December 3 2014, 09:45am-11:15am, Room XXII

Concept Note for Side Event at UN Forum on Business and Human Rights
December 3rd 2014, 09:45am-11:15am, Room XXII
Thematic track: Embedding the Guiding Principles in global governance
Title: “Individual Choice, Collective Action: How Social Accountability Helps Communities and Business
Solve Collective Action Problems”
Background information:
From the 2004 World Development Report to the Global Partnership for Social Accountability,
announced by the World Bank Board in July 2013, donors have increasingly supported social
accountability within the rights based development framework, as a mechanism for improving the
services on which the poor depend. Historically, services (such as health and education) have been
provided for directly by the state but as the development landscape changes, multiple stakeholders
have become involved in service provision, whether as contractor or, as part of private sector impact
investment strategies.
However, much of the work around participatory governance and social accountability has framed the
work as empowering citizens to "demand" better services from governments and the private sector,
who must, in turn, "supply" them. Recent research (Booth 2012 and Barr/Zeitlin 2012) however
suggests that the performance of services at the local level depend more upon the ability of
communities to solve collective action problems, drawing on available resources such as the UN Guiding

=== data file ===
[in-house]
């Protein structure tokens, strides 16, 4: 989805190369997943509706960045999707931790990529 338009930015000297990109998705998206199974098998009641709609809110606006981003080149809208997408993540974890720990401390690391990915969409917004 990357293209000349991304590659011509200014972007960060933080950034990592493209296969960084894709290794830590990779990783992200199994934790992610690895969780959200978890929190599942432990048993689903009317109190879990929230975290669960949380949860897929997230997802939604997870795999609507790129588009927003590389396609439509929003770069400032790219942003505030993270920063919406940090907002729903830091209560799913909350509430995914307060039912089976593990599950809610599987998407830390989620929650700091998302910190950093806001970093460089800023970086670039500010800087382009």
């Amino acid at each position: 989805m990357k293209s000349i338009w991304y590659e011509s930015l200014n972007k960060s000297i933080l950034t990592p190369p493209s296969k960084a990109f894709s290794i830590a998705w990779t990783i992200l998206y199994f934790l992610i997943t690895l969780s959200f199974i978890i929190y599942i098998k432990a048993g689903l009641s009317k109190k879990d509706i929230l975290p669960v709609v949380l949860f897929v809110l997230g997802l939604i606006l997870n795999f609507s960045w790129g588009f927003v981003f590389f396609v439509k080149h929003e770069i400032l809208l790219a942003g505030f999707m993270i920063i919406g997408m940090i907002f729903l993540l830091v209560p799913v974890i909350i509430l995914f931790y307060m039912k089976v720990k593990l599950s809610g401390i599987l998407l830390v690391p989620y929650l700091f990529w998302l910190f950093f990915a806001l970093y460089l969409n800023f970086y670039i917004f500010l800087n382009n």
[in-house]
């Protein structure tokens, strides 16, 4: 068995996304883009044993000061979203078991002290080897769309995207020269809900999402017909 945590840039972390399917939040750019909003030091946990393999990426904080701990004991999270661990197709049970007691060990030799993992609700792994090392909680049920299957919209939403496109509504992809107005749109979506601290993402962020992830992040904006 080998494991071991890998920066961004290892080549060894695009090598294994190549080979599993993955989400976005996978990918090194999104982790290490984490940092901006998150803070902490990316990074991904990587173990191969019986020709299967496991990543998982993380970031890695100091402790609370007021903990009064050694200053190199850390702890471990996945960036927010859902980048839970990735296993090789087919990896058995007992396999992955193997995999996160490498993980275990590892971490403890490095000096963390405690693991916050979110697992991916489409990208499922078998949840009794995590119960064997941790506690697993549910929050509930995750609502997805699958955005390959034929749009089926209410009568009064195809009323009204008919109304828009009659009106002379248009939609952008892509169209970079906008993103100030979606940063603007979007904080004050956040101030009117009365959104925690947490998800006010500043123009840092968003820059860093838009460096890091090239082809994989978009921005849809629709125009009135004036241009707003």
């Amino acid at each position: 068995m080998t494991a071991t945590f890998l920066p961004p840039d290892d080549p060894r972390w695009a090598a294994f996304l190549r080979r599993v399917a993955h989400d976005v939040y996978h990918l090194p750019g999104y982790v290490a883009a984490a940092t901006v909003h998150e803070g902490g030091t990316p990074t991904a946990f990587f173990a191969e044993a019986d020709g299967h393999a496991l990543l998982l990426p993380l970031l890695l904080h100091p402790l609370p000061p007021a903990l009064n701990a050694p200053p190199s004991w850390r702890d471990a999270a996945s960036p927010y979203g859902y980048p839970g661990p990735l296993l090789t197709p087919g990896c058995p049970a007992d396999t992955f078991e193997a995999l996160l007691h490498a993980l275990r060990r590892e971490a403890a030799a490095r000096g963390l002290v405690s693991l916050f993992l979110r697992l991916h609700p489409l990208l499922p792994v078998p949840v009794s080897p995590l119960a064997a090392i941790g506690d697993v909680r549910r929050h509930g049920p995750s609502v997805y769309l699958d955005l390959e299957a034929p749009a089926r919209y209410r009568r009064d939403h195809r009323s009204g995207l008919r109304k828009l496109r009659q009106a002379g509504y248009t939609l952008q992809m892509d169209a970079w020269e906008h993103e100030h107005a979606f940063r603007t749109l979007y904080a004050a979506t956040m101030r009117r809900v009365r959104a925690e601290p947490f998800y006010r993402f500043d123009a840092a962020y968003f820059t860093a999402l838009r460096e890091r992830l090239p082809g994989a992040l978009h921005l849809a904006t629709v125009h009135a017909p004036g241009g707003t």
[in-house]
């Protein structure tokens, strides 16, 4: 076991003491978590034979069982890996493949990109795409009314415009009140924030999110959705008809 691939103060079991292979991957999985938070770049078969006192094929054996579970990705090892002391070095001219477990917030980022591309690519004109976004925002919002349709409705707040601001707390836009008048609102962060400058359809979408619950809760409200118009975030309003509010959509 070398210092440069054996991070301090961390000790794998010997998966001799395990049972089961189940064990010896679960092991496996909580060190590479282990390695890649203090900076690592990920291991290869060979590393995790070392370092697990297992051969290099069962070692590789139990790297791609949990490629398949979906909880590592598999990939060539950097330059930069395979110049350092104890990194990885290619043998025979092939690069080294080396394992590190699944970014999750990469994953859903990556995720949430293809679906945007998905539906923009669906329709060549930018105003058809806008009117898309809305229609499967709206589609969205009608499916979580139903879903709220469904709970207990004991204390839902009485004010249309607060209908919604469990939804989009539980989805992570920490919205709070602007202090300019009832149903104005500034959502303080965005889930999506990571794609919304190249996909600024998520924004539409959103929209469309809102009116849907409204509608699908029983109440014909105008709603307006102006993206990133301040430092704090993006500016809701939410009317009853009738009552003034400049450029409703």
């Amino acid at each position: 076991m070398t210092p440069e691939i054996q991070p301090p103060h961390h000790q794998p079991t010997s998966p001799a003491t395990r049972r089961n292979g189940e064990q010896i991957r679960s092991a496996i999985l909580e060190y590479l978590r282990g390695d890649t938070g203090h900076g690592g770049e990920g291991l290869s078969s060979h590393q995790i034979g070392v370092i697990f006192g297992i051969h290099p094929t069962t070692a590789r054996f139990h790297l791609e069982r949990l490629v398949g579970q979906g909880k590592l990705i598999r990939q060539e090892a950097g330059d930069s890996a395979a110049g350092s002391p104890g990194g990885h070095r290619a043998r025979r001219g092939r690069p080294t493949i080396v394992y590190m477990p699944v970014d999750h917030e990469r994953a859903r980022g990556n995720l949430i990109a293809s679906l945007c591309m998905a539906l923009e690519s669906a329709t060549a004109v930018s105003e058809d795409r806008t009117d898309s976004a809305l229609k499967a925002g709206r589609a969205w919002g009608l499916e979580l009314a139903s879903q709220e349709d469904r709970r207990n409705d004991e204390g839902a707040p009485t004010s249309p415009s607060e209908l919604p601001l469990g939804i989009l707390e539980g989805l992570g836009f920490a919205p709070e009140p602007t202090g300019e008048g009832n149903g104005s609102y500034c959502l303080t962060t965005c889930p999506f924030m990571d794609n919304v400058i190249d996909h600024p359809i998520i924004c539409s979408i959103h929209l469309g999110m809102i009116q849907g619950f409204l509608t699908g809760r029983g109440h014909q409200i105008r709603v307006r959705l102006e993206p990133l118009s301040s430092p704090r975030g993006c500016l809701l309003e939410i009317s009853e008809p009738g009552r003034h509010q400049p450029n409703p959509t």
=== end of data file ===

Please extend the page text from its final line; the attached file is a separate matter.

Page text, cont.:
Principles as a basis for negotiations and constructive discussion.
Session objectives and format:
This workshop will provide participants with the opportunity to explore how social accountability can
improve a community's ability to solve collective action problems and therefore, to more effectively
advocate for the services which are vital to productive communities. As a result of the workshop,
participants will have the opportunity:
a) to consider how interventions enhance (or not) the capacity of communities to successfully act
b) to consider how social accountability interventions may (or not) increase the mutual benefits to
communities and business of business investments in development solutions.
This workshop will be facilitated in a participatory manner, introducing participants to one of the most
common social accountability tools: the community score card. Participants will then have the
opportunity to solve a common collective action problem through a series of exercises.
Target audience:
This workshop will be of interest to people who are either directly or indirectly involved in community
engagement and empowerment. Participants from all sectors – government, civil society/NGO and
business – are welcome and desired.
Confirmed speakers/ facilitators:
Jeff Hall, Director, Local Advocacy, World Vision International
Vianney Dong, Associate Director, Advocacy& Justice for Children and Communications, World
Vision DRC